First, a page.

In his 12th year at Grand Valley, Mitchell has created an atmosphere that Hunter Rison felt fit his personality.

“Coach Mitchell just has a great staff of people who really care about you as a person,” Hunter Rison said. “Coach (Mitchell), specifically, really cares about people — in the locker room, when we’re eating, if a guy needs a ride to class. It’s a really nice family atmosphere. It just feels like home.”

Mitchell not only liked the person he met, who seemed like a young man who had matured when they were introduced, but he also felt he could step in and help this team right away.

In 2019 before COVID-19 canceled the 2020 season, the wide receiving core was the weakest point on the team. He felt like adding an experienced talent such as Hunter Rison would help immediately.

“We like to get the full background on our history of transfers here at Grand Valley, and we like both the player and person in Hunter,” Mitchell said. “He not only started as a true freshman in the Big Ten, he also is a high character person that is a leader. He’s come in and put his actions where his mouth is, and I think his teammates have gravitated towards him.”

While that talent Mitchell alludes to at MSU came back in 2017, in 2019 at Fullerton, Hunter Rison showed he’s still more than capable of playing the game at a high level.

The 22-year-old caught 36 passes for 604 yards and seven touchdowns. He played in just seven games.

Now as a Grand Valley Laker, Hunter Rison believes he can fill whatever role the coaching staff and team needs of him.

“I’m not really worried about individual stats or anything like that,” he said. “I’m just ready to give my all for the team and see where this team takes us because we got a lot of really great guys. If we all just focus on our own role, and execute perfectly, nobody will be able to get us.”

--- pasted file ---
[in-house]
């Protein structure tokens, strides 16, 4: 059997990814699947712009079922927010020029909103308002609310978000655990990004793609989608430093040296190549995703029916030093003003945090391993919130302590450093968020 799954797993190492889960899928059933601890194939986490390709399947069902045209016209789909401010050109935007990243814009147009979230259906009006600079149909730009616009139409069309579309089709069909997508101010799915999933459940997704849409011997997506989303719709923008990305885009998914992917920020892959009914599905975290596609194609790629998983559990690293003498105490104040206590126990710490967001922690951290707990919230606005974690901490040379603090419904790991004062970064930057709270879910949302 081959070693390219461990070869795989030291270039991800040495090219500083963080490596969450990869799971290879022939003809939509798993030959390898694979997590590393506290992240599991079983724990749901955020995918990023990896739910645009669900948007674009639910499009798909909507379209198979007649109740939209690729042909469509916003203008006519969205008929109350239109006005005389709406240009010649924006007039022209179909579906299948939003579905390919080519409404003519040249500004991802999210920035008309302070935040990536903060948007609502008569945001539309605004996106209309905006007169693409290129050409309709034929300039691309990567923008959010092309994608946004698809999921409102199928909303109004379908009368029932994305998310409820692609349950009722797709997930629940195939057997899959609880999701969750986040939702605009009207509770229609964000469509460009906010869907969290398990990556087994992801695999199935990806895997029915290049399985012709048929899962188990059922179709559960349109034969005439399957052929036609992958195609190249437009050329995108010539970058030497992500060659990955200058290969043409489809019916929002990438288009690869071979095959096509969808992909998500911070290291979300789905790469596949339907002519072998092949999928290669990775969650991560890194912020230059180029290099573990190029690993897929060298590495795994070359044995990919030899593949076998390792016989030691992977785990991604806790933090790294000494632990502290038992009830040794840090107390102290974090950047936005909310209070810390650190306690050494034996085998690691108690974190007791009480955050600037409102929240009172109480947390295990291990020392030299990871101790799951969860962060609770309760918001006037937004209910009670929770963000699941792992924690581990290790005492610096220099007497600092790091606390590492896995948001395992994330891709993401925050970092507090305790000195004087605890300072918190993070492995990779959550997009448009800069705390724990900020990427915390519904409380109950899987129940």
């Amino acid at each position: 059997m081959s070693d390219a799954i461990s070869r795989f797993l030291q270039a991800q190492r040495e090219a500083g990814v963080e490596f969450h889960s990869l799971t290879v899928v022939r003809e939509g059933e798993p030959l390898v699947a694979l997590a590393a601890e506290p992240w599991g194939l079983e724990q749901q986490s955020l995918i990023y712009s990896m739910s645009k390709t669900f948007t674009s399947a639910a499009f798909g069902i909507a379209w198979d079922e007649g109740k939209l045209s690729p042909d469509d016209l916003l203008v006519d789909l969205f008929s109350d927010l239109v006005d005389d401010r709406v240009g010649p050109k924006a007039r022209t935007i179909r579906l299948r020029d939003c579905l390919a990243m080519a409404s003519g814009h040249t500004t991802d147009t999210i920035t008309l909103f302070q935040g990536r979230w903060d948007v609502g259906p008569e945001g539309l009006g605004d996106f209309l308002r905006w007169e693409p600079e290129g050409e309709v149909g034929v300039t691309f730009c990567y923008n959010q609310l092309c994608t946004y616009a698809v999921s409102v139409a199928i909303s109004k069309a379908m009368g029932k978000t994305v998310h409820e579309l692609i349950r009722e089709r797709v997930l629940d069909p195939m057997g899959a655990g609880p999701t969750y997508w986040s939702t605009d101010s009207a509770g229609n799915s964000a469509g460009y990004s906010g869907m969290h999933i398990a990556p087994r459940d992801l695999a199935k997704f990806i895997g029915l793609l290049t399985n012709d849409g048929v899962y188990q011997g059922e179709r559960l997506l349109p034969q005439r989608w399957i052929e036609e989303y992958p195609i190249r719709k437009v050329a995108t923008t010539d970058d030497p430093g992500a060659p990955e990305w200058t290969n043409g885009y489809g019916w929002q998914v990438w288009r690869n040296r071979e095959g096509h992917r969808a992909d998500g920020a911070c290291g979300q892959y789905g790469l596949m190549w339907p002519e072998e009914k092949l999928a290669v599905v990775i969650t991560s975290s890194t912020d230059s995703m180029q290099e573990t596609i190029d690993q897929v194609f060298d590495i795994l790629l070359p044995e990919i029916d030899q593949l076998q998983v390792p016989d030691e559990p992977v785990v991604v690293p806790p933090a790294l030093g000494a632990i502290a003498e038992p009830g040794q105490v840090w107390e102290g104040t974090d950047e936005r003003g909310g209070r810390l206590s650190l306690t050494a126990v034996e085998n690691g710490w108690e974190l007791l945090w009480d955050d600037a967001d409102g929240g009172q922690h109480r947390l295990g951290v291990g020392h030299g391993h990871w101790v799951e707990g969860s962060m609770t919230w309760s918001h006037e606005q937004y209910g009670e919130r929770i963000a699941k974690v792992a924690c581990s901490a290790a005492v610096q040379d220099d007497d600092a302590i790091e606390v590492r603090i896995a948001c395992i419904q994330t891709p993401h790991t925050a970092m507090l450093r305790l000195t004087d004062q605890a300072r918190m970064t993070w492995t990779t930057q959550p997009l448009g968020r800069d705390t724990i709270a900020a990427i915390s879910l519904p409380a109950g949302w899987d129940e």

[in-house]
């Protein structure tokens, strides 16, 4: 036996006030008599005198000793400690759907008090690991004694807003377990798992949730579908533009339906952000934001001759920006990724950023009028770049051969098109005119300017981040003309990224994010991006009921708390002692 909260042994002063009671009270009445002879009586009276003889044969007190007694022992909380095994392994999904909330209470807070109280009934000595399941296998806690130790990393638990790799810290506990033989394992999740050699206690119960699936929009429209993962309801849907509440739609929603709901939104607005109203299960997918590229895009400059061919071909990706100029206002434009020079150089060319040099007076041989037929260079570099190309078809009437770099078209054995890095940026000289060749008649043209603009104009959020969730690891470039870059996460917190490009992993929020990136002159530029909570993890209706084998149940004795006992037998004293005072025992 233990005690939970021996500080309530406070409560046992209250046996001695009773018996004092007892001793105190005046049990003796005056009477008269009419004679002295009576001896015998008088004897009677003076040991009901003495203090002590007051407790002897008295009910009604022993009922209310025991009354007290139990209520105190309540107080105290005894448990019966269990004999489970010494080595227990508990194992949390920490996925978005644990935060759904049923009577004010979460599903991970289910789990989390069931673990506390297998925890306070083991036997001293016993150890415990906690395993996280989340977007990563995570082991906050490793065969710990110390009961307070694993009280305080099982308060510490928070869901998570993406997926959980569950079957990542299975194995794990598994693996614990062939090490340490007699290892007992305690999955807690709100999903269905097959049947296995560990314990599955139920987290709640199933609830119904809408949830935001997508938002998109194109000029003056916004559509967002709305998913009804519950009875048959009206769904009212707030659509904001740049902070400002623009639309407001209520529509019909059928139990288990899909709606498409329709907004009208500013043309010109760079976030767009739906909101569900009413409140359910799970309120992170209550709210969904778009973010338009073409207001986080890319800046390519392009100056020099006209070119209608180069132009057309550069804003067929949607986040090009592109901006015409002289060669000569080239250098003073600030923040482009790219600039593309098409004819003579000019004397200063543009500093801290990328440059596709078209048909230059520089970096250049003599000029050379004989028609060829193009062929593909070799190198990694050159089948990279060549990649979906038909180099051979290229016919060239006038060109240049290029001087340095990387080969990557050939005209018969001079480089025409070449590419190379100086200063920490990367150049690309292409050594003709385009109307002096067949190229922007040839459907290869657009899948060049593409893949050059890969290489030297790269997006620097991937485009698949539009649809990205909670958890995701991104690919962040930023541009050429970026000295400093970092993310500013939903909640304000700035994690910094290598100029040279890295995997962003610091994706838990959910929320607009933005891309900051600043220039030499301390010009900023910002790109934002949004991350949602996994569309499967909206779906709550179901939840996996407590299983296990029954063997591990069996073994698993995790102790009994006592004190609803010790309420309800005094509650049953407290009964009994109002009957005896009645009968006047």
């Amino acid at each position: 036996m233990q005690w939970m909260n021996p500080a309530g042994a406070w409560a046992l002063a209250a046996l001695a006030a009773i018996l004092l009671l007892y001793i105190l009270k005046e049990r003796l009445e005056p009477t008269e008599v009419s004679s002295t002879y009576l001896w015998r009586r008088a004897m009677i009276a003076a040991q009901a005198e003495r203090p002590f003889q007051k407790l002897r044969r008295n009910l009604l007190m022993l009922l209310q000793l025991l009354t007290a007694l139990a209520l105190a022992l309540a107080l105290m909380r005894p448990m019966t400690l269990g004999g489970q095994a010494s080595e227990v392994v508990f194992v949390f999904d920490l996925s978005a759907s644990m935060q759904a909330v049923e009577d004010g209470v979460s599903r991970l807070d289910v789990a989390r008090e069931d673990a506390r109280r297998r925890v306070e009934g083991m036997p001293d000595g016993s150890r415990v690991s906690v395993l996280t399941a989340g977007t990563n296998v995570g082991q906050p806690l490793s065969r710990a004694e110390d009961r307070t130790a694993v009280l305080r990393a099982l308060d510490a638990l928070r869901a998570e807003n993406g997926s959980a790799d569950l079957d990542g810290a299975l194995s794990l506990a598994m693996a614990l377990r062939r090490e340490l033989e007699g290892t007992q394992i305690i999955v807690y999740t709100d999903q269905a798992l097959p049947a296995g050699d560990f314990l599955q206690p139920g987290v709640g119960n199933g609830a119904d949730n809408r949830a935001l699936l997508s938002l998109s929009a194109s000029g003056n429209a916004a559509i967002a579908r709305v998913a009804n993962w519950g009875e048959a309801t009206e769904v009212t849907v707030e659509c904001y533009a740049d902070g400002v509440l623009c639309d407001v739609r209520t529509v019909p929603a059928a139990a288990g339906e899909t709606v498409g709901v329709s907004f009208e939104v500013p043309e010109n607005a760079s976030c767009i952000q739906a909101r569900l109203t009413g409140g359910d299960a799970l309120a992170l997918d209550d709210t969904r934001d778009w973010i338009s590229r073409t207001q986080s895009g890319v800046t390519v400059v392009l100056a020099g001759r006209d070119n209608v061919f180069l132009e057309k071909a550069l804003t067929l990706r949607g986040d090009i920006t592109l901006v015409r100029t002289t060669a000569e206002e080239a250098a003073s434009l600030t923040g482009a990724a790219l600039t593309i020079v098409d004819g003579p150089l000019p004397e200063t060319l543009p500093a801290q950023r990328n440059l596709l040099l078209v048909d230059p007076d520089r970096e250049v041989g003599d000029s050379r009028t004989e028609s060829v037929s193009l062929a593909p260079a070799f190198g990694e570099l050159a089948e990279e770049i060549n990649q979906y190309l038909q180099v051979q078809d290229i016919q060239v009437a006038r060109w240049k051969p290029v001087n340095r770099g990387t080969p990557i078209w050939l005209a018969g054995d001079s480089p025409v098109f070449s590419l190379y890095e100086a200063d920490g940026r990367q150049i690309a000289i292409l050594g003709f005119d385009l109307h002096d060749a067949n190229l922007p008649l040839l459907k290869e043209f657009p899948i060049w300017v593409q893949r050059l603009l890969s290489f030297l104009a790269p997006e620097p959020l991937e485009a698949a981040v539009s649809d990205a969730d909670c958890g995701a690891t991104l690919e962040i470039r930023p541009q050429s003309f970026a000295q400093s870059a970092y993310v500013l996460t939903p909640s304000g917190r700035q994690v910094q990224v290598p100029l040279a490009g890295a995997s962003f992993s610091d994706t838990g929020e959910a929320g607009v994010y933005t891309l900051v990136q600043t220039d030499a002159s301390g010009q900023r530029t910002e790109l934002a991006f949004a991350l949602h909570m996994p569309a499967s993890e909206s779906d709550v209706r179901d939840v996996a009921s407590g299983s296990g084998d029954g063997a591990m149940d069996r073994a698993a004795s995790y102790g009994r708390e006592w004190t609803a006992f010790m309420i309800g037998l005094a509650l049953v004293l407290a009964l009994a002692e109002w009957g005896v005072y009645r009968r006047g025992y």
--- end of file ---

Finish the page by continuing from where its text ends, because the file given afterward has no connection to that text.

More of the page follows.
GVSU finished 8-3 overall and 5-3 in GLIAC play in 2019 and now feels it added a group of transfers that will make them even more competitive to win the conference. Xavier Washington (Northwestern University) and Nate Umlor (University of Minnesota) join Hunter Rison in bringing experience from the Big Ten to the roster. Both Umlor and Washington play on the defensive line.

After a season off in 2020 because of the coronavirus, Hunter Rison and his fellow transfers are ready to get back on the field to live game action.

For Hunter Rison alone, the journey was longer than he could’ve ever pictured back when he became a Spartan back in 2017. Through all of the battles he had with himself and the game, football was always something he felt he could go back to.

On Sept. 2 against Edinboro University, he’ll make his debut at Lubbers Stadium in Allendale, a place he feels he can finally call home.

“Football is my safe haven, and once I finally got here, I was able to block out all of the outside noise,” Hunter Rison said. “I’m with my guys now, we can handle it from there. Look at (Lubbers Stadium), it’s probably nicer than a lot of Division I stadiums. We don’t view ourselves as playing in Division II, it’s all a mentality and we hold ourselves to the highest standards.

“I’m ready to go, and I’m happy I made it here to have that opportunity.”